As a corporate controller, I’m concerned that my staff work in an efficient manner. In regard to coding invoices or general ledger entries, this means they shouldn’t need to look up a lot of information and they don’t engage in any more data entry than they absolutely have to. When choosing how dimensions will be set up in NAV, you can make some specific choices regarding how data can be populated. Do you want the coding to come in as a default value? Are your coding relationships rule-based enough to make that possible? Are there some things you can populate to always default so the coding appears as if by magic 100% of the time and an employee never needs to be responsible for making a coding decision?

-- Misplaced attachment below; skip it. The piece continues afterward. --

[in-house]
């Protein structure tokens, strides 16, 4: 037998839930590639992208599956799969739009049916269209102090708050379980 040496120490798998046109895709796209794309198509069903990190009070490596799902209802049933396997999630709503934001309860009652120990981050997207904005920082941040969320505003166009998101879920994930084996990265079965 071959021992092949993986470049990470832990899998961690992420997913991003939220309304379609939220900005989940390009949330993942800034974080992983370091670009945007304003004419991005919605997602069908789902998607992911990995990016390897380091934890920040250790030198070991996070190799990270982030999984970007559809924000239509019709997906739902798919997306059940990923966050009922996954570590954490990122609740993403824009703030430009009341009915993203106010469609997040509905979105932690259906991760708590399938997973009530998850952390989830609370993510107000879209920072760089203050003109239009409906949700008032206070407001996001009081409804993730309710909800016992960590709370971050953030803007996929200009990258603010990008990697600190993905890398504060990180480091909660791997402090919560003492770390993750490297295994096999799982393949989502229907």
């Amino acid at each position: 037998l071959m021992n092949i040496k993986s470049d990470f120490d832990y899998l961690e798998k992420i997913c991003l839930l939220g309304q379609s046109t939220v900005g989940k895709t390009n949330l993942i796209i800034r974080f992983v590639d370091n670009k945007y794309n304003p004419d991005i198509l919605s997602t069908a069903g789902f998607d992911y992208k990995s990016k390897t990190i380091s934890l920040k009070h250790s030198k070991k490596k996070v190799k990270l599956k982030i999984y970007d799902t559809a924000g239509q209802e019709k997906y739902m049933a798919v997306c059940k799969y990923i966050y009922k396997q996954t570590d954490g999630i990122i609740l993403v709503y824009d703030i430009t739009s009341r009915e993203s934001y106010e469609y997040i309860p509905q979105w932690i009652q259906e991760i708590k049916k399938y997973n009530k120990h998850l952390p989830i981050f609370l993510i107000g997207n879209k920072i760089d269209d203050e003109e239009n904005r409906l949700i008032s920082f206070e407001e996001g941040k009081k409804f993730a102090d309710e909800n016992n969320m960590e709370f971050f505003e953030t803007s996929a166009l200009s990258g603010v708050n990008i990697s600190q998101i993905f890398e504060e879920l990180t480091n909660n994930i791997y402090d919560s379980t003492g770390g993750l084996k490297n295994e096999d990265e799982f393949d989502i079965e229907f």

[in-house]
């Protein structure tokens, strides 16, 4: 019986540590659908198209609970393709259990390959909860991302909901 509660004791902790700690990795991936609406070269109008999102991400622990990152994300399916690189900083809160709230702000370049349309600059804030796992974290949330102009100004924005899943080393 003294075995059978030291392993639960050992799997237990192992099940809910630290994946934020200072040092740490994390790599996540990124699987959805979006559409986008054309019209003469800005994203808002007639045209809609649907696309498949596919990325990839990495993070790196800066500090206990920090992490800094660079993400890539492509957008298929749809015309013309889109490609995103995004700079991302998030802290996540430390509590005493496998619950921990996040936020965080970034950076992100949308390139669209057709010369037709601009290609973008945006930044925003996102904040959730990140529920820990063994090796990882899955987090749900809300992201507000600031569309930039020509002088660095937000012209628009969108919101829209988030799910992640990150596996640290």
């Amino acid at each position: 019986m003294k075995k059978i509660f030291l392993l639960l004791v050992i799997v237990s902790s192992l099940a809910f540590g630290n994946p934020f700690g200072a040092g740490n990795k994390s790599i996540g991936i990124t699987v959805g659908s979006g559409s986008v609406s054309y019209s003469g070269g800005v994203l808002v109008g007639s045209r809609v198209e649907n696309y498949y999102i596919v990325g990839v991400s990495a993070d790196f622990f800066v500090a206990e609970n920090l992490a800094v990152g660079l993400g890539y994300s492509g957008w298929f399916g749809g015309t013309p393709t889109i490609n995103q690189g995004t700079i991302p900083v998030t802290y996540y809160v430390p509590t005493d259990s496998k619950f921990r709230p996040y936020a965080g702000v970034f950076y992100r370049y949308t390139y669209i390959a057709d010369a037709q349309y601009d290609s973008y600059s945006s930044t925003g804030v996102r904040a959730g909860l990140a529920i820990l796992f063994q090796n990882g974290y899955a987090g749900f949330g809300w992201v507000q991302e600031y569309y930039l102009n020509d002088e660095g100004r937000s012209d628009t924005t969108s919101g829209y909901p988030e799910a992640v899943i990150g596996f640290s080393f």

Consistency and Control

In the same way that I’m a stickler about operating efficiently, I’m even more so about having consistency and control. If you ever work with me, at some point you will hear me say, “we do not allow optional data”. This means we don’t gather dimensions for some data and not for others. I use the default value code mandatory a lot in my system. This setting will force a dimension to be populated whether it is through a default value or by a person, but it will never allow the data to come through with a blank value, creating holes and reduced value data in my reporting.

Reporting Requirements

Ultimately, you’re using dimensions in your ERP system so you can get great reporting out of it to make important business decisions. As your company’s finance professional, you know what you’re reporting on now. Take a minute to think about that. Is what you’re reporting on still relevant or is it what you’ve always reported on? Has your business changed? Does your reporting need to change too? Think about what your business really needs to see in its reporting and structure your dimension choices to match.

Keep reading this month as we continue our series, 15 Days of NAV Dimensions.